Organise your office and reap the benefits of planning ahead
How To & Tips

Organise your office and reap the benefits of planning ahead

Planning ahead is an essential part of business – setting goals and sticking to deadlines are the mark of a company’s efficiency and ability to satisfy customers and clients alike. A well-organised office tends to create a productive and efficient working environment, which can be beneficial when it comes to delivering on work plans. However, the process of turning your space into a finely tuned, organised, timesaving machine may seem a daunting task.

Whether you’re starting your business from scratch or taking on a role at the top, you’ll achieve greater success if you ‘stick to the script’ in an office that works as a well-oiled machine.

Here’s our top five tips for getting your office organised and tips on effective planning.

Everything can be stored away

Rather than have all your employees’ pens and pencils scattered across their desks, invest in some desk tidies so they can neatly store their necessary equipment away. Using filing cabinets for any important documents, or coloured boxes can be an effective way to both store items away and distinguish what is kept where.

Wipe the tasks off your plan

One of the biggest issues of time management and organisation within the workplace can be not being fully aware of how much work you have to do, and any impending deadlines. You might have it flagged in your email inbox, but to truly understand your workload you need a visual representation.

Bring in mini whiteboards for your employees’ desks, so they can map out their day, then once the task is completed, they can simply wipe it away. That way, they’ll have a clear idea of the work they need to do, and create an organised plan – a simple hack, yet an effective tip to save time.

Two-for-one where you can

Having stationery or office equipment that can be used multi-functionally is a top admin tip, as it means you won’t have as much stuff lying around. If you need to use a range of colours when taking notes or filling in forms, don’t mess around with an ungodly amount of pens – invest in a four-in-one coloured model. The same can be said with choosing the right printer – having a machine that can print, scan and photocopy makes much more sense than using three separate devices, and will act as a time saver in the long run.

Mapping success

When it comes to planning, think of your company plan as a map between Point A and Point B. In order to get to the place you want your company to be in five or 10 years’ time, you need to deliberately schedule where and when you’ll hopefully arrive.

Whether you’re starting up your own venture or are recruiting a larger workforce, you won’t be the only one who needs to see this map. Prospective employees will want to know where you see the company going to determine whether or not they want to chance their careers on your ambitions, while investors and stockholders also need an idea of your expectations so they can decide whether to stake their money. You might want to consider printing out your company objectives or mission statement and place them around the office for all to see.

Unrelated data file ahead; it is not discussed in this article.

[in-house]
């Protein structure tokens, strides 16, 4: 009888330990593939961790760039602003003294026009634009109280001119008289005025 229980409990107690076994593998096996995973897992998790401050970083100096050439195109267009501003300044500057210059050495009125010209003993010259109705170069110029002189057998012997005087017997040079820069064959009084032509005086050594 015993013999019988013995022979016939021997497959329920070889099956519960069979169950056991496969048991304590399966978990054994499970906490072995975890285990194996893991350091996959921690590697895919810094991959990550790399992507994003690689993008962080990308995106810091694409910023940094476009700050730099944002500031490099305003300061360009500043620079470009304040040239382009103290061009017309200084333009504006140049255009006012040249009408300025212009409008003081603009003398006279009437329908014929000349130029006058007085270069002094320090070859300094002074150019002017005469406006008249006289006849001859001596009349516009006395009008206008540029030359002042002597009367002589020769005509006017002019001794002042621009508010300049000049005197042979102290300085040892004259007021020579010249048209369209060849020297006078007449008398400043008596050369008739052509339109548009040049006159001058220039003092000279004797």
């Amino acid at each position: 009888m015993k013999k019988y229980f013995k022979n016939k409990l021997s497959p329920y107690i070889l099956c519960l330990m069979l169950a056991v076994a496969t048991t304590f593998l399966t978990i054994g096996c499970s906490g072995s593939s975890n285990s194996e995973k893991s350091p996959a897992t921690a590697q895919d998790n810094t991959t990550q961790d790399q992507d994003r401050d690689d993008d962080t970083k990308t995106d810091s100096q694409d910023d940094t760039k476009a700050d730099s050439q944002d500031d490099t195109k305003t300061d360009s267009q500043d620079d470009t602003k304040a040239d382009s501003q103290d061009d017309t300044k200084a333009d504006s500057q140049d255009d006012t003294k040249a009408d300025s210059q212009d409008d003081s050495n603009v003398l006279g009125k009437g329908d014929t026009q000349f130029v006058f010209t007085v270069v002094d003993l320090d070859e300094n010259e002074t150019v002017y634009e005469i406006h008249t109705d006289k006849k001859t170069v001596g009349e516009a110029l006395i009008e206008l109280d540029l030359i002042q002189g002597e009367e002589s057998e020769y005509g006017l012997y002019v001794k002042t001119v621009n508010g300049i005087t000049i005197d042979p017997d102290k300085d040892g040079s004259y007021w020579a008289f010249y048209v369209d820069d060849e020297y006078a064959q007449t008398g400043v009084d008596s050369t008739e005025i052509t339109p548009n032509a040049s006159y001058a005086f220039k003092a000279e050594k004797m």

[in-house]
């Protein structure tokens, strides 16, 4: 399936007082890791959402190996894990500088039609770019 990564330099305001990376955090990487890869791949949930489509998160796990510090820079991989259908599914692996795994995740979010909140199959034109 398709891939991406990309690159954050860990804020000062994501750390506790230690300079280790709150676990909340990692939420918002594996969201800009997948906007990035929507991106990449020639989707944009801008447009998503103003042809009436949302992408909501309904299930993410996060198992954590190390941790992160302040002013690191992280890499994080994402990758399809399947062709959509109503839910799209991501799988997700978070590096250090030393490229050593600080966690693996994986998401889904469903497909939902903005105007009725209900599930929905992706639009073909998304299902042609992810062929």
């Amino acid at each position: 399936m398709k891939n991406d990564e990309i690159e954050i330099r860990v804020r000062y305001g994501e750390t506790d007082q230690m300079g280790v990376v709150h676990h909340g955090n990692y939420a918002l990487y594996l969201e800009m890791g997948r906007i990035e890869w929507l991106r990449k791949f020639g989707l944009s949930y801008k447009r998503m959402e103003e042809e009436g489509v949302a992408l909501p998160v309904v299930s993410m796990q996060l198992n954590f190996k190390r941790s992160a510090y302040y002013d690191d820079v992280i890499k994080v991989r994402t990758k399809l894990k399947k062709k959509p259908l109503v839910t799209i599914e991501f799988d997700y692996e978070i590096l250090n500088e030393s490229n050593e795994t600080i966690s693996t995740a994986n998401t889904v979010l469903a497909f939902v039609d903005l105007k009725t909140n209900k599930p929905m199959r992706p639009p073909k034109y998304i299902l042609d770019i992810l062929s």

While your business plan acts as the map, the choices you make along the way will affect your route-finding GPS. When operations are up and running, it’s your job to adjust your plan accordingly so that you don’t stray too far from your destination. Take things into account like deadlines, resources and employee feedback and keep a record of them so that you have the best chance of successfully reaching Point B.

Best laid plans

For all your scheduling there can always be a bump in the road that it’s in your best interest to pass over smoothly. Whether it’s a shortage of vital equipment and resources, a sudden downturn in productivity or even a labour dispute, these problems can often make for a more uncomfortable journey.

These unforeseen circumstances are bound to affect your plan, but there are always things you can learn from such situations. In any event, leave some ‘wiggle room’ in the plan for problems and crises, and be open to feedback from key stakeholders so that you can adjust plans where necessary. Of course, communication is also key in these circumstances. An article in Forbes also recommends running small tests of potential disruptions to ensure that you’re prepared for any eventuality, which can also be incorporated into your business plan.

When you’re getting stuck in to the day-to-day operations of a business it may feel like you’re straying from the route you had planned. But having your business plan as your guide will help show you the importance of efficiently and effectively meeting your targets, leading to workforce satisfaction that everyone’s pulling towards the same goal.